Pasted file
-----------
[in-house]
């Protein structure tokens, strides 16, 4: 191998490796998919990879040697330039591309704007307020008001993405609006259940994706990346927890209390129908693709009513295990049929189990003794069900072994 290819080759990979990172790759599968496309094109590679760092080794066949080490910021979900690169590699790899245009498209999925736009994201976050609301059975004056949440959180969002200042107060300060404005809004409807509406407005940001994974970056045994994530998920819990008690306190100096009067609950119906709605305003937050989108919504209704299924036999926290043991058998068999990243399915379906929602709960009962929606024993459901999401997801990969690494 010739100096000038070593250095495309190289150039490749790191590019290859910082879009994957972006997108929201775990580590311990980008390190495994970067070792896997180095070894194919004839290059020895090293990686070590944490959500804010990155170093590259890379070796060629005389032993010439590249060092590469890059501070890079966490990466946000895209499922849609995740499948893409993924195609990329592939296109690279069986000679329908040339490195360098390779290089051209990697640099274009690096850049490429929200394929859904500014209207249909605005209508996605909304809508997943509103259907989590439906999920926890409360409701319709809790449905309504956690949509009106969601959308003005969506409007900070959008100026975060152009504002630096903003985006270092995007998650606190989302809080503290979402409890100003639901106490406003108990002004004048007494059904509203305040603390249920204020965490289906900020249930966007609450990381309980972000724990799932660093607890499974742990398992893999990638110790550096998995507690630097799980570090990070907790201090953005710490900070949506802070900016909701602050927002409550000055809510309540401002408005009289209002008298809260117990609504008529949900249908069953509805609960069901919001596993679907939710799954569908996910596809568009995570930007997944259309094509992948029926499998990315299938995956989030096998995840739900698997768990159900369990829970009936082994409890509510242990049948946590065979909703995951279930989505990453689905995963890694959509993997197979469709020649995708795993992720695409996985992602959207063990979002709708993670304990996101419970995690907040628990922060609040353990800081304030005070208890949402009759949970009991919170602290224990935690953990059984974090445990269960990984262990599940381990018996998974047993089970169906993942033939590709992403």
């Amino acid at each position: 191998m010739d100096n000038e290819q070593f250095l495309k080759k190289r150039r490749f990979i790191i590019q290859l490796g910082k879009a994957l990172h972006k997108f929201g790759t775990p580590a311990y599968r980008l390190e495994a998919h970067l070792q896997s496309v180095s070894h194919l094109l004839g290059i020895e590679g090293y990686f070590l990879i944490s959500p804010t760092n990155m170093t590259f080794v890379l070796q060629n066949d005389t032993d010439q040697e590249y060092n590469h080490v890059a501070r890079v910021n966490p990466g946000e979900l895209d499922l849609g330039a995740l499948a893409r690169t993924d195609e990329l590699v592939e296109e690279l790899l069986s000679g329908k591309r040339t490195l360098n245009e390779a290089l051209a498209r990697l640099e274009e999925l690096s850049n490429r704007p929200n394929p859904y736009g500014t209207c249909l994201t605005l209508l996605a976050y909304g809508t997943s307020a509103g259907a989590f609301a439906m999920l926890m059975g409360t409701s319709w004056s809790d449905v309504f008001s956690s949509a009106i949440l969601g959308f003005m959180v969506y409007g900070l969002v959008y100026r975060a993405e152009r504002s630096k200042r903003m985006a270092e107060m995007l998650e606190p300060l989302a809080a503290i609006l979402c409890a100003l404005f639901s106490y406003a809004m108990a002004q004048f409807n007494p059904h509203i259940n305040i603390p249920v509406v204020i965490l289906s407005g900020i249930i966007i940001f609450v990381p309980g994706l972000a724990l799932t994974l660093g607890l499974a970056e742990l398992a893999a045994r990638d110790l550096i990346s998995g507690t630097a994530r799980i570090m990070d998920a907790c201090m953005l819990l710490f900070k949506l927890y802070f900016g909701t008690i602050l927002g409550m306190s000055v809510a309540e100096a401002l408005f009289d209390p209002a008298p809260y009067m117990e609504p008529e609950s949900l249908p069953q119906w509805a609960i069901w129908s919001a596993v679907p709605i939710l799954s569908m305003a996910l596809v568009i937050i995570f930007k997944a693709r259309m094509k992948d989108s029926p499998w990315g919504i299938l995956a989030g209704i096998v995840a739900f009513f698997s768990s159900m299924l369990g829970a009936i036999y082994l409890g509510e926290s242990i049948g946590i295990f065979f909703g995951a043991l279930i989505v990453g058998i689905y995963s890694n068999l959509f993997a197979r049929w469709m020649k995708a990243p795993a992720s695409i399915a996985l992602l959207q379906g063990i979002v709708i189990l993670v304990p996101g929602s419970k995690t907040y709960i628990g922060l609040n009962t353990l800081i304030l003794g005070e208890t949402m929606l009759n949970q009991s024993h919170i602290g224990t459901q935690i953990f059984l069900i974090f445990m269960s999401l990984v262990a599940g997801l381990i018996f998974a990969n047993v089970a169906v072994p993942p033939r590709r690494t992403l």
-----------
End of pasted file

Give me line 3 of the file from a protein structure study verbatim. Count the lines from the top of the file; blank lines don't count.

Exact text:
């Amino acid at each position: 191998m010739d100096n000038e290819q070593f250095l495309k080759k190289r150039r490749f990979i790191i590019q290859l490796g910082k879009a994957l990172h972006k997108f929201g790759t775990p580590a311990y599968r980008l390190e495994a998919h970067l070792q896997s496309v180095s070894h194919l094109l004839g290059i020895e590679g090293y990686f070590l990879i944490s959500p804010t760092n990155m170093t590259f080794v890379l070796q060629n066949d005389t032993d010439q040697e590249y060092n590469h080490v890059a501070r890079v910021n966490p990466g946000e979900l895209d499922l849609g330039a995740l499948a893409r690169t993924d195609e990329l590699v592939e296109e690279l790899l069986s000679g329908k591309r040339t490195l360098n245009e390779a290089l051209a498209r990697l640099e274009e999925l690096s850049n490429r704007p929200n394929p859904y736009g500014t209207c249909l994201t605005l209508l996605a976050y909304g809508t997943s307020a509103g259907a989590f609301a439906m999920l926890m059975g409360t409701s319709w004056s809790d449905v309504f008001s956690s949509a009106i949440l969601g959308f003005m959180v969506y409007g900070l969002v959008y100026r975060a993405e152009r504002s630096k200042r903003m985006a270092e107060m995007l998650e606190p300060l989302a809080a503290i609006l979402c409890a100003l404005f639901s106490y406003a809004m108990a002004q004048f409807n007494p059904h509203i259940n305040i603390p249920v509406v204020i965490l289906s407005g900020i249930i966007i940001f609450v990381p309980g994706l972000a724990l799932t994974l660093g607890l499974a970056e742990l398992a893999a045994r990638d110790l550096i990346s998995g507690t630097a994530r799980i570090m990070d998920a907790c201090m953005l819990l710490f900070k949506l927890y802070f900016g909701t008690i602050l927002g409550m306190s000055v809510a309540e100096a401002l408005f009289d209390p209002a008298p809260y009067m117990e609504p008529e609950s949900l249908p069953q119906w509805a609960i069901w129908s919001a596993v679907p709605i939710l799954s569908m305003a996910l596809v568009i937050i995570f930007k997944a693709r259309m094509k992948d989108s029926p499998w990315g919504i299938l995956a989030g209704i096998v995840a739900f009513f698997s768990s159900m299924l369990g829970a009936i036999y082994l409890g509510e926290s242990i049948g946590i295990f065979f909703g995951a043991l279930i989505v990453g058998i689905y995963s890694n068999l959509f993997a197979r049929w469709m020649k995708a990243p795993a992720s695409i399915a996985l992602l959207q379906g063990i979002v709708i189990l993670v304990p996101g929602s419970k995690t907040y709960i628990g922060l609040n009962t353990l800081i304030l003794g005070e208890t949402m929606l009759n949970q009991s024993h919170i602290g224990t459901q935690i953990f059984l069900i974090f445990m269960s999401l990984v262990a599940g997801l381990i018996f998974a990969n047993v089970a169906v072994p993942p033939r590709r690494t992403l």